In Rhode Island, The Quonset Air Museum Has Announced That It Will Not Be Reopening

MIG-17 on display at Quonset Air Museum. <a href=>Photo Credit</a>
MIG-17 on display at Quonset Air Museum. Photo Credit

Quonset Air Museum once put the country’s most famous military aircraft on exhibit.  Now, John Kane, president of the museum, has officially confirmed that the museum is permanently closing.  The announcement was made on the 75th anniversary of Japan’s attack on Pearl Harbor, December 7, 2016.

Officials of the museum made the decision in August after they failed to obtain the needed funding to remain open.

Quonset Air Museum was established in 1992 by Bruce Sundlun who was governor at the time. Its purpose was to work to preserve the state’s aviation heritage.  Among the aircraft on display were the TB Avenger that had been flown by former US President Bush Snr. in World War II and the F-14 Tomcat used as a camera plane when filming the movie “Top Gun.”

The museum had been a major attraction at the Quonset Air Show. “Last year, we were the air show,” said Kane. “We supplied all of the displays…. Now we won’t be there.”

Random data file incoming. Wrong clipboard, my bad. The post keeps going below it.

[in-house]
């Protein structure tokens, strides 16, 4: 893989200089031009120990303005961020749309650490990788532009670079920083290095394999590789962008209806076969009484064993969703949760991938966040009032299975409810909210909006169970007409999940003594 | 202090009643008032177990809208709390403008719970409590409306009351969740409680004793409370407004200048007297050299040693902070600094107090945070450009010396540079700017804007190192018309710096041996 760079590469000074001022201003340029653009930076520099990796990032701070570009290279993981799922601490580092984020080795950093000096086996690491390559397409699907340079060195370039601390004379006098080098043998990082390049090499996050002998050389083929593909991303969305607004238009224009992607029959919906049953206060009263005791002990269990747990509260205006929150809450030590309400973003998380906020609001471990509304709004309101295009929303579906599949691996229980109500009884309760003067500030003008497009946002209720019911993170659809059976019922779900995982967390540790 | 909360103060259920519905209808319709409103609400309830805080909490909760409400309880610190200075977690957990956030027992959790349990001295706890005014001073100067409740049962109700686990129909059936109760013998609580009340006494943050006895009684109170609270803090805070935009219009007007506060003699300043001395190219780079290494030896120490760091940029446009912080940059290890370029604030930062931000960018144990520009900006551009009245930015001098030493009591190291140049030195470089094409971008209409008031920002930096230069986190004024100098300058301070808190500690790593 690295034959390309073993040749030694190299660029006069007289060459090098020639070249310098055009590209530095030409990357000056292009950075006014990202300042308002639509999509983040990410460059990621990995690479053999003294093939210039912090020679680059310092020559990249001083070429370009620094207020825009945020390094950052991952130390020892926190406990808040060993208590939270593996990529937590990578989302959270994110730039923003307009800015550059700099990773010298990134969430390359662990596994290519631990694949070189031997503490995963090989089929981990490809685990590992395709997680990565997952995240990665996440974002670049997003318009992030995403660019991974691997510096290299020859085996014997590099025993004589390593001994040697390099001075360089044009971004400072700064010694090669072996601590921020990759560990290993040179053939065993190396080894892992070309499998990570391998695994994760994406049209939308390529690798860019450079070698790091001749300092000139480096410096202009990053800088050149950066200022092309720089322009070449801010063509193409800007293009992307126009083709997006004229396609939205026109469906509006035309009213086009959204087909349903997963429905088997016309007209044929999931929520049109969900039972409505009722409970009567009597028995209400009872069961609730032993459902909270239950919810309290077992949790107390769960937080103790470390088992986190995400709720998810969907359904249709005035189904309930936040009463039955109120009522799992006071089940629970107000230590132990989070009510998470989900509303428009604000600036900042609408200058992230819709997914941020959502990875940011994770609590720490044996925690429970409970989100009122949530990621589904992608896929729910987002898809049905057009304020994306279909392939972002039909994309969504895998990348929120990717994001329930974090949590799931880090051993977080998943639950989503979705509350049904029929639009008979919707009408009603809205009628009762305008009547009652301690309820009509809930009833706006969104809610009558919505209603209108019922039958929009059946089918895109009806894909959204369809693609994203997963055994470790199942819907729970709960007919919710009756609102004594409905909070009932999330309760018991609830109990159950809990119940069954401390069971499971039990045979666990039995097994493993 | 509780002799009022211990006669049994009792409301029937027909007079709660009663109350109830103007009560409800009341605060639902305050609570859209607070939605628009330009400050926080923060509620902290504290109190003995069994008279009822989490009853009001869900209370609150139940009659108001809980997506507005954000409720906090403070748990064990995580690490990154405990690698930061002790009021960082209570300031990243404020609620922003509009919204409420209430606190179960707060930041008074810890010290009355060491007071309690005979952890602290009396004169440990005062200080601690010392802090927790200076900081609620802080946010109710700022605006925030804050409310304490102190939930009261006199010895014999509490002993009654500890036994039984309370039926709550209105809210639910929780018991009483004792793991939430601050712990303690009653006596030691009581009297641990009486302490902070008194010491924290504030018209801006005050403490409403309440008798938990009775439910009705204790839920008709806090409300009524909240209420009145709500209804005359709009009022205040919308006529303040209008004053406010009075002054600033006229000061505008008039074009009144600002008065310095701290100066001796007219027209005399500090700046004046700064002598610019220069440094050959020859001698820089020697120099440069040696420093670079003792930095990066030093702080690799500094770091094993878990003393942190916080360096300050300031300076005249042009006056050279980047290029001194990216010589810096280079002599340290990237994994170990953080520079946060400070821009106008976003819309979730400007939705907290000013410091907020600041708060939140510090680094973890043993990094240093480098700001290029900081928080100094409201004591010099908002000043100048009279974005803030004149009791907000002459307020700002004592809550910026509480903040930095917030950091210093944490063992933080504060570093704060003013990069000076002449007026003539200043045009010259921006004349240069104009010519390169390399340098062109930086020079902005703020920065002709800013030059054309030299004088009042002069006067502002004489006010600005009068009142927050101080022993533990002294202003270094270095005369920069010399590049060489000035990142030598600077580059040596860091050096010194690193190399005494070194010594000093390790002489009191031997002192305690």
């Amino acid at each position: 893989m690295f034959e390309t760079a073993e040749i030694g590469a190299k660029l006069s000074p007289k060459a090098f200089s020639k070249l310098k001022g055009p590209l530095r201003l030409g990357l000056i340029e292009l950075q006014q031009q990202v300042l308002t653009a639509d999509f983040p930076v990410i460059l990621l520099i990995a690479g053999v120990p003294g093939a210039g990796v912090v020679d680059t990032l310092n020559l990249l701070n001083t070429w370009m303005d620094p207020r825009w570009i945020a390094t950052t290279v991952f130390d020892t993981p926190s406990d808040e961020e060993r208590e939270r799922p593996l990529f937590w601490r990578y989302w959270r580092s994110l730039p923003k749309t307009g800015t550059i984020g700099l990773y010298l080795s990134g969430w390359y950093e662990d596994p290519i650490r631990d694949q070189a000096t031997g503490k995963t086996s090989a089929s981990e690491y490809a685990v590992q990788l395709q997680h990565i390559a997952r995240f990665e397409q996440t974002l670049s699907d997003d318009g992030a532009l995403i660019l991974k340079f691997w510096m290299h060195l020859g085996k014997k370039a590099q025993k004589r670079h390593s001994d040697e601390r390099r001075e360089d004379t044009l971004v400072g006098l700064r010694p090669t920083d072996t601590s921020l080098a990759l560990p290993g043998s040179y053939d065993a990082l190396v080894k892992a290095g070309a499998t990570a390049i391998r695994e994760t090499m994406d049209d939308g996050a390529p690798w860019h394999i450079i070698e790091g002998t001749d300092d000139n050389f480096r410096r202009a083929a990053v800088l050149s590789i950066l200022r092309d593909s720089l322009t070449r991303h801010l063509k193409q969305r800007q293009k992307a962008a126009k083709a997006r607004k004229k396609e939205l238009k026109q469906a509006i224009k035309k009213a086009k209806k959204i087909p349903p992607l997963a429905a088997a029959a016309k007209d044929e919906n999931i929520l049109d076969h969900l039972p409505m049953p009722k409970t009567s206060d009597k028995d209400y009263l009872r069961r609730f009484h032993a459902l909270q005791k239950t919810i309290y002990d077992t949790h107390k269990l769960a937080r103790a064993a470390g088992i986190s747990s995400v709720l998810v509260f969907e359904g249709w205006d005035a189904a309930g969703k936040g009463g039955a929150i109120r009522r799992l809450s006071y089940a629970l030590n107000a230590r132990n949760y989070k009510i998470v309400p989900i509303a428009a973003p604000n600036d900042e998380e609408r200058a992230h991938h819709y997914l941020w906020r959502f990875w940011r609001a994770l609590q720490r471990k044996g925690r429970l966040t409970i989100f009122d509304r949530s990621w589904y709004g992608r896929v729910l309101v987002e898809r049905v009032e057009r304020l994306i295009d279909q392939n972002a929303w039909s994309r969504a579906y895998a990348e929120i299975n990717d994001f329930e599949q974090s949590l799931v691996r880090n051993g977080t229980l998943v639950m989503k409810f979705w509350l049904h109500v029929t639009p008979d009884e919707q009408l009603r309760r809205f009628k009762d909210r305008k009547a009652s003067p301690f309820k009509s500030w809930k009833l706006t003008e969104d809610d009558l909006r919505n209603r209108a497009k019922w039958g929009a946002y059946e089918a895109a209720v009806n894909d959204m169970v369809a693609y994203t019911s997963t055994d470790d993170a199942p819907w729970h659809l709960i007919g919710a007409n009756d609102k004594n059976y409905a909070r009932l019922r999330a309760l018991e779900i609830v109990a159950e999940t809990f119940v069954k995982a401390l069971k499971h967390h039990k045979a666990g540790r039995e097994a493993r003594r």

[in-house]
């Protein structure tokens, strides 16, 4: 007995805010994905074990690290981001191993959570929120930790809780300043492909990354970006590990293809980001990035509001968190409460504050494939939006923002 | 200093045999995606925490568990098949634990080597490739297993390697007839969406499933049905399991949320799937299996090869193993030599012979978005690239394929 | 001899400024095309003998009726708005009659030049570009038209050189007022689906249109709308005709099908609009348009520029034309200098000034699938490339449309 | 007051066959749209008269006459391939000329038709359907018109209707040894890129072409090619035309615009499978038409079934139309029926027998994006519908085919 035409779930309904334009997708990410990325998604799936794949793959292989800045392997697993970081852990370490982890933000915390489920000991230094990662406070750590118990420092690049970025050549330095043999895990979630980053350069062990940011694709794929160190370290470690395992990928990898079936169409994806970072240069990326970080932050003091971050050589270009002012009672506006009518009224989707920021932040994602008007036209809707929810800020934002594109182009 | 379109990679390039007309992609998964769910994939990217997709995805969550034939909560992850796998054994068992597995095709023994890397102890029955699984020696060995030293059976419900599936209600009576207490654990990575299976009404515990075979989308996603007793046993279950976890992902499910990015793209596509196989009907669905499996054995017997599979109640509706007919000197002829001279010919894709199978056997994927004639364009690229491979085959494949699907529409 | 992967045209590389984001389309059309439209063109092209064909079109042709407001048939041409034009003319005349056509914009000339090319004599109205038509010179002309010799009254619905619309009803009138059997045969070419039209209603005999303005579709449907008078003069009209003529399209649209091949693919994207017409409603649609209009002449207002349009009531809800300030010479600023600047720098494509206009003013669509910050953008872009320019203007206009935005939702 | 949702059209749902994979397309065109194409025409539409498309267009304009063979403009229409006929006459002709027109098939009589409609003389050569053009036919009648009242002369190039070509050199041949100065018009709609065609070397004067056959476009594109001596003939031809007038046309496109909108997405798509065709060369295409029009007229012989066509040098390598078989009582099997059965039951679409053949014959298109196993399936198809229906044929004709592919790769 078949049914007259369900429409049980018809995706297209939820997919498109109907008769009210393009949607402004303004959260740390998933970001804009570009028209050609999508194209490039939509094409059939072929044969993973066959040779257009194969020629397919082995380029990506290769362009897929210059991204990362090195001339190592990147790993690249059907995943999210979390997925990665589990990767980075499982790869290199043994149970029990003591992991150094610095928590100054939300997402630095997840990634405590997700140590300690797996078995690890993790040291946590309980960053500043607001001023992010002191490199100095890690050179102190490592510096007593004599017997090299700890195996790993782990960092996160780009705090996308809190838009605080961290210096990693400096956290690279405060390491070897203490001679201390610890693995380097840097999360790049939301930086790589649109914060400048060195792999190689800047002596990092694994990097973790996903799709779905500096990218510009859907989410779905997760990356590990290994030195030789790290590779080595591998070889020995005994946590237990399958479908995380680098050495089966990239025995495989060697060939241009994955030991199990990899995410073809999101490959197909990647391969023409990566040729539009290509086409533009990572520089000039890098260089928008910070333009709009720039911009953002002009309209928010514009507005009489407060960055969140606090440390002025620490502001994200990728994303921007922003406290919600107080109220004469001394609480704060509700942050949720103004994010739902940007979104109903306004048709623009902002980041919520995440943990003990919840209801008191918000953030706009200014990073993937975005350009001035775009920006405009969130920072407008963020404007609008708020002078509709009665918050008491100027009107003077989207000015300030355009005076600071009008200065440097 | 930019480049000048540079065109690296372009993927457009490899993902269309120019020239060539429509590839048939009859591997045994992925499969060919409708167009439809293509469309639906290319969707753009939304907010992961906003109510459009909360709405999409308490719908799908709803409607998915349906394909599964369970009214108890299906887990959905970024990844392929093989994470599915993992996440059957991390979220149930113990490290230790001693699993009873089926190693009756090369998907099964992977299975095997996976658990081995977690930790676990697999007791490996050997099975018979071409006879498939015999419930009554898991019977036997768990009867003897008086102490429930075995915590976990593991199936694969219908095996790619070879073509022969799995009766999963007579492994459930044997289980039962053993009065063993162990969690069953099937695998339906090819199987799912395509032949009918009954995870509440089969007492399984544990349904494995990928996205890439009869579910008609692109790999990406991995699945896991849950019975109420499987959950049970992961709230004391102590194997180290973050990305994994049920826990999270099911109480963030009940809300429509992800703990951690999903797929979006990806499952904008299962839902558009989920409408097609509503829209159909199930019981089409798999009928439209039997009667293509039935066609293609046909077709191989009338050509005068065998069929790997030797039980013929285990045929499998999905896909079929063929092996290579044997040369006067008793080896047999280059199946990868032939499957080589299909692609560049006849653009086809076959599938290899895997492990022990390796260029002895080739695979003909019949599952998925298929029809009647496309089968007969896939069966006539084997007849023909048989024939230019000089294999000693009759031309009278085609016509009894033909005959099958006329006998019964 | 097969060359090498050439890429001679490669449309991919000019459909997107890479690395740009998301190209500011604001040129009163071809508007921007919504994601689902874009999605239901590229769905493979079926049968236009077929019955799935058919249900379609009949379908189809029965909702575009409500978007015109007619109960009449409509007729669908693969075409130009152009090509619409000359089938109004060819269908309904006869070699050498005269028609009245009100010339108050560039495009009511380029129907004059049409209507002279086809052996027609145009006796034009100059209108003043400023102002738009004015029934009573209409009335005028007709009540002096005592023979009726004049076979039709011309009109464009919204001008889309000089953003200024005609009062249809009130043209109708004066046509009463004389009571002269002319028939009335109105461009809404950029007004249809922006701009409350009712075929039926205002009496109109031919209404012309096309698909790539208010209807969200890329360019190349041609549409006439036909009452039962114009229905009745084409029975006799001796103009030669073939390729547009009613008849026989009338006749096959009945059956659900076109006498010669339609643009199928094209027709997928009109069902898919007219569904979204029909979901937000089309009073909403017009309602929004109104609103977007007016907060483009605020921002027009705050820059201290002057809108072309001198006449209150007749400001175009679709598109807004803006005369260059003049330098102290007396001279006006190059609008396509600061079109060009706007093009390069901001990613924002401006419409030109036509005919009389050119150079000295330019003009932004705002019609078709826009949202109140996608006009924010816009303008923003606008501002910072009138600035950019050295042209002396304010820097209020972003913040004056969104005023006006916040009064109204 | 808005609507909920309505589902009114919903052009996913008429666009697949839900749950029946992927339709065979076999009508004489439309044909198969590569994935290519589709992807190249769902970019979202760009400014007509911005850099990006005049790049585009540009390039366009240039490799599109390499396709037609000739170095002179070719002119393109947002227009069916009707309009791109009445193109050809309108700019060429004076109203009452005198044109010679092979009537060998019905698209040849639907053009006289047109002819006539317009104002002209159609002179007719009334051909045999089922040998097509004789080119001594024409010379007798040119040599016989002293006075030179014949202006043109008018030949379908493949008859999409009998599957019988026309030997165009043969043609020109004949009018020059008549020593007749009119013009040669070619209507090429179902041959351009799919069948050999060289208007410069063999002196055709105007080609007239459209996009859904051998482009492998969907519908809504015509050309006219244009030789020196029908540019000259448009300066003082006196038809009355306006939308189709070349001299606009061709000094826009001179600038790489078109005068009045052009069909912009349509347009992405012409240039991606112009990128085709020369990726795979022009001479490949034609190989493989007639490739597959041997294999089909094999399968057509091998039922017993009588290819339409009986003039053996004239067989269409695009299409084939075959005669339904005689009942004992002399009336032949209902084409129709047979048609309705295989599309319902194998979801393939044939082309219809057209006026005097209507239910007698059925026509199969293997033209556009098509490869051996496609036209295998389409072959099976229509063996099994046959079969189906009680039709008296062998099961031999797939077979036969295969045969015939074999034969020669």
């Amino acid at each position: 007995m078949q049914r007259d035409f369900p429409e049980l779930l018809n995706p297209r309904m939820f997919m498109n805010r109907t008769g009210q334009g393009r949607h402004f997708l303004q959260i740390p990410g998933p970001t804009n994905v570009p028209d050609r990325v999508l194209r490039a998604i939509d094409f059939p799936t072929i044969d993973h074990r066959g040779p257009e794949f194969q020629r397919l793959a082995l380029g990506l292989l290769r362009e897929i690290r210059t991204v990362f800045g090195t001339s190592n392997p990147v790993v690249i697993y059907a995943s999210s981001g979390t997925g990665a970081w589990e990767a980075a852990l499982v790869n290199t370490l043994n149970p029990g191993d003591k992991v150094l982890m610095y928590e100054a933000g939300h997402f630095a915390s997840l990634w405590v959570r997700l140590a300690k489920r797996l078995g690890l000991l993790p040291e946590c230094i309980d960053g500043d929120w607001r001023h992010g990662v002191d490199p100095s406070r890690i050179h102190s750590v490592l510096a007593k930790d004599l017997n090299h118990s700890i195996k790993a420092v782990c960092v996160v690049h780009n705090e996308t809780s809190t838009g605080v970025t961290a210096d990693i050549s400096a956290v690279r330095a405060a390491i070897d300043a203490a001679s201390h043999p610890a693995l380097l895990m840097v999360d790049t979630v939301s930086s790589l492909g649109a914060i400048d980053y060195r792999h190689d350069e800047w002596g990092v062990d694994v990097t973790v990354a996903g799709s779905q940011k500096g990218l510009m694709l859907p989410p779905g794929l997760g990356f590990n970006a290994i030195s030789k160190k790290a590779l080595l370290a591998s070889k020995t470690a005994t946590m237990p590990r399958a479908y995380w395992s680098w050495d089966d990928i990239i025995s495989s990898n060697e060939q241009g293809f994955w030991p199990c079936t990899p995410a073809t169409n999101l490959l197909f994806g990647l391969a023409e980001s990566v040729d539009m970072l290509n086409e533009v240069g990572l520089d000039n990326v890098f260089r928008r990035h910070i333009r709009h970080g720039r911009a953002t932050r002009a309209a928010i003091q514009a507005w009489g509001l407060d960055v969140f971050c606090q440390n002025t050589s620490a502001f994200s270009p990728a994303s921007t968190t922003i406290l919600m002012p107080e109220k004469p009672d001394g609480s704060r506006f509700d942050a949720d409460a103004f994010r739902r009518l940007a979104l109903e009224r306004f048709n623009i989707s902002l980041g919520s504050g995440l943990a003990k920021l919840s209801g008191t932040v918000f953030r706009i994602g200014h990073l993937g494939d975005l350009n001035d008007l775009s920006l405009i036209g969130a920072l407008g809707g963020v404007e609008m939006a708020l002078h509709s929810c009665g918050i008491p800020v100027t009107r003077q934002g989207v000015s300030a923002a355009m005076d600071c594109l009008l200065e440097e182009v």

In March of 2014, a portion of the museum’s roof collapsed under heavy snow and ice.  None of the museum’s displays or archives was damaged, but the building was declared unsafe by the Rhode Island Airport Corporation.  The museum had been closed to the public since July 2014.

Kane worked with state lawmakers to try and prevent the closure of the museum.  In January, they had plans to build a 68,000-square-foot facility for $3.5 million.  In April, they were looking to purchase a vacant lot on the opposite end of the runway from the current building, they ended up unable to complete that deal.

The state congress entertained a bill that would provide $4 million to the museum.  But that bill was held over for further study and never acted on by congress.  Investors were lined up to invest in the museum, but they wanted assurances that the state would be supportive.  When they failed to act on their bill, investors backed out, The Independent reported.

The RIAC released a statement that expressed sadness that the museum was closing down.

Ian Harvey

Ian Harvey is one of the authors writing for WAR HISTORY ONLINE